As brick-and-mortar retail faces an uncertain future, the plans for repurposing the Aiken Mall appears to be aligned with many other malls across the country which have reinvented themselves for a new lease on life.
Southeastern Development has partnered in a public/private investment to the tune of $50 million involving 400,000 square feet of property to reinvent the mall space.
“With the approval of the city of Aiken and the county, we are moving ahead with an eye to the future which includes an inclusive shopping, dining, and living experience,” Jason Long, Vice President of Southeastern Development said. “Public parks, walking trails, and 256 family units are all part of the new mall project.”
About 80 percent of the mall has been demolished. The heavy lifting comes next, getting rid of the slab or foundation of the old mall, which takes about three months.
“The process to develop plans for the multi-use mall will take about two years,” Long added, “but there will be progress and openings along the way.”
The original anchors of the mall, which was built in 1988, were Belk, JC Penney, Sears, Books-A-Million, and Dillard’s. Of those, only Belk will presently remain due to a new lease amendment which allows for a major facelift for the store.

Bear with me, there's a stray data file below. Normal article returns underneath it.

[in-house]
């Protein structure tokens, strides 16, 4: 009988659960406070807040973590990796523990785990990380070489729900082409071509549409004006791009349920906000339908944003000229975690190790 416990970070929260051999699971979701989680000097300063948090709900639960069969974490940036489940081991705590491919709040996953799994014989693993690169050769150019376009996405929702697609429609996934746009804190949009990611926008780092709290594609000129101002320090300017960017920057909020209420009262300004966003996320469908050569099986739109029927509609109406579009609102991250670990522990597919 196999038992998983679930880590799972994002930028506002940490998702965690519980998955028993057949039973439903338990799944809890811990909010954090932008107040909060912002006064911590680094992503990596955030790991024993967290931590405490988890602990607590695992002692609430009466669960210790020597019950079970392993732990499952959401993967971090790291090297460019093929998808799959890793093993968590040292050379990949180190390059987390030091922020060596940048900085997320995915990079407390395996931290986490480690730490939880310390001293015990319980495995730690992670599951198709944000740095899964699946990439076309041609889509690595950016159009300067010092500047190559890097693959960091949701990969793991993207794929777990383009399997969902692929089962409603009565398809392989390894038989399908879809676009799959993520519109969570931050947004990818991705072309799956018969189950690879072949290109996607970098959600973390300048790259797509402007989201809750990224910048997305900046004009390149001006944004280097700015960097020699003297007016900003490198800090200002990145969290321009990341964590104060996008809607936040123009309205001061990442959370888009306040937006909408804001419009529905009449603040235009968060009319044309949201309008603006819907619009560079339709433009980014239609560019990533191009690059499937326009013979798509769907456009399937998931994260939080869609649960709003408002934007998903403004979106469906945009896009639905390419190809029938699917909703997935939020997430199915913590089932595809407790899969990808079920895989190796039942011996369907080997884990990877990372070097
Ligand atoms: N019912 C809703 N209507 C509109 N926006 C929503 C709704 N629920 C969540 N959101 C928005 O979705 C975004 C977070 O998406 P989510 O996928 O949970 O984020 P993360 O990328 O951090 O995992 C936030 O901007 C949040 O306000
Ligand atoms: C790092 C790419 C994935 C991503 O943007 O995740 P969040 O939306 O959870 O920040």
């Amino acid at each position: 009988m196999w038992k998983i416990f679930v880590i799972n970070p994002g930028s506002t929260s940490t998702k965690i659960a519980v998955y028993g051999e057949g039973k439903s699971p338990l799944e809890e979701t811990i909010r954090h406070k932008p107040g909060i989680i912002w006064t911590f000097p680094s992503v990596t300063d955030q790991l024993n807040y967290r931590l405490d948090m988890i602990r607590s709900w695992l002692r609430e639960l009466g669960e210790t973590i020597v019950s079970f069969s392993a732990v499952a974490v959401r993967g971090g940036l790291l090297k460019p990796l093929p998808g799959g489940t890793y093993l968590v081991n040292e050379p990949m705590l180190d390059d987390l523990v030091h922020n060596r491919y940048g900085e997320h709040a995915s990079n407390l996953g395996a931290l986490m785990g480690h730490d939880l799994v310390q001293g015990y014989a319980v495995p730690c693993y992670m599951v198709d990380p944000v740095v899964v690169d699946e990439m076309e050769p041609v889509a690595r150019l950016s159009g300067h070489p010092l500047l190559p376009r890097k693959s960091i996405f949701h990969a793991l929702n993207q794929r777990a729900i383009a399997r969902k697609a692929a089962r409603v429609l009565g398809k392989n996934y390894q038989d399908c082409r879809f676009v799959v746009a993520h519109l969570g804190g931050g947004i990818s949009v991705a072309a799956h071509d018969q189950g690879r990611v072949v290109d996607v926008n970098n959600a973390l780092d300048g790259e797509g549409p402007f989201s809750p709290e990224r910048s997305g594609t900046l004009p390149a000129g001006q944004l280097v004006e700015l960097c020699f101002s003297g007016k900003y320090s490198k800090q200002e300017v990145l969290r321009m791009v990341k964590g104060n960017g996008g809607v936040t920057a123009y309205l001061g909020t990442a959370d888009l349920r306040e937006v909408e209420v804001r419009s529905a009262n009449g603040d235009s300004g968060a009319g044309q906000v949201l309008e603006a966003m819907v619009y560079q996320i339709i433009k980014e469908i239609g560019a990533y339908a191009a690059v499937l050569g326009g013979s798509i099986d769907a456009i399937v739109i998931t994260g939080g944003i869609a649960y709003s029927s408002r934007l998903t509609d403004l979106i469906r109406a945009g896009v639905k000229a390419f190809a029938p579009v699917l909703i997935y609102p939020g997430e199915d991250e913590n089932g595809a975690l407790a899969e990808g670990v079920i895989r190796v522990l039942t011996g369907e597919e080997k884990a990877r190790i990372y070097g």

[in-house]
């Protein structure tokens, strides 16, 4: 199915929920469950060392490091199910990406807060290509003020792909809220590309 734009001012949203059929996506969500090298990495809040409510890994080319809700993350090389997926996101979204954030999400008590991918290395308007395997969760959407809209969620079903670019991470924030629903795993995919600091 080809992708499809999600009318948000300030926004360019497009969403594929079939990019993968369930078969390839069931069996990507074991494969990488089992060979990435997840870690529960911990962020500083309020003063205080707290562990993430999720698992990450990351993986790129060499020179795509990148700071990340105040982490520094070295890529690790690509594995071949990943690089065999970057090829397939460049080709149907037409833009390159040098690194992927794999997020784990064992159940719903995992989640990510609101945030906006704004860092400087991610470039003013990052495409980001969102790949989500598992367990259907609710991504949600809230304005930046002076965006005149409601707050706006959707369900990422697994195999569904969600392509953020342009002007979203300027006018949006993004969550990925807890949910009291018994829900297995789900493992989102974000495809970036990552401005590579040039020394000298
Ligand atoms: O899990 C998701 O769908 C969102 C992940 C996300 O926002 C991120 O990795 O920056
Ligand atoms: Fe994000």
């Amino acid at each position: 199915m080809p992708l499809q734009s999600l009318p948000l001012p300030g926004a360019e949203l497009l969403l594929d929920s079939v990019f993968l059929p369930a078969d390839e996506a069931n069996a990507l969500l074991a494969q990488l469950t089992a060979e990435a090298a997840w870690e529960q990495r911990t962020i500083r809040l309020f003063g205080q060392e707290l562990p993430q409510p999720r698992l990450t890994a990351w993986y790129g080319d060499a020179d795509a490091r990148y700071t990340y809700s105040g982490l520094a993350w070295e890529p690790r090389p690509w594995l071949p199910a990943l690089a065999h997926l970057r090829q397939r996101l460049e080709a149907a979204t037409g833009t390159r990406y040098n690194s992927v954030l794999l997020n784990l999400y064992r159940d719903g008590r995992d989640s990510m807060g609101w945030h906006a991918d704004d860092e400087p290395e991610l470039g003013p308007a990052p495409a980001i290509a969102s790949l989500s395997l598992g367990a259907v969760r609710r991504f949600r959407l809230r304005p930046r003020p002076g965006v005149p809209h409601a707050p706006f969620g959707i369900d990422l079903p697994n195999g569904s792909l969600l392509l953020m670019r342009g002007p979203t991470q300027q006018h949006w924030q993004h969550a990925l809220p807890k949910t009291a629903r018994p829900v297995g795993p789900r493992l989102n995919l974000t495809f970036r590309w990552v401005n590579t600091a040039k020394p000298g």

Aside from Belk, Southeastern Development has the space to build 42,000 square feet of retail. The family units promise top-of-the-line amenities and finishes. Down the road, a hotel is also being considered in plans for the Aiken Mall.
The decline of major shopping malls started around 2013. Then in 2020, COVID changed many social outings. Amazon and other online shopping became even more convenient and safer in many shoppers’ minds. Forbes estimates that one in every four malls will close in 2022.
“A big part of the issue is that when an anchor store or two goes dark, the property is still facing property taxes, insurance, energy costs, and other fixed expenses. It becomes a real challenge,” Long explained.
Meanwhile, there have been a few concerns expressed on social media regarding the potential for increased traffic on an already busy Whiskey Road.
“The traffic should be less, especially if folks live there,” Long said. “They would only be making two trips a day which is a benefit from strictly retail to multi-family use.”
Most of the feedback, though, has been positive because many area Aikenites appear to embrace the new opportunities in the area.
“The big attraction to the Aiken Mall site will be the outdoor space for events and family gatherings at the parks and walking trails as well as the retail opportunities,” Long said.
Across the country, city planners and developers like Southeastern have gotten creative in repurposing malls. Some have added churches while others have constructed libraries and skating rinks to create more usable spaces for the community to enjoy. It looks as if Aiken Mall is no exception.
Mitzi Oxford is a veteran broadcaster and features writer who also worked at the same television station in Columbus, Georgia as Augusta’s Brad Means!
If you have a South Carolina story idea for Mitzi, please email her at [email protected].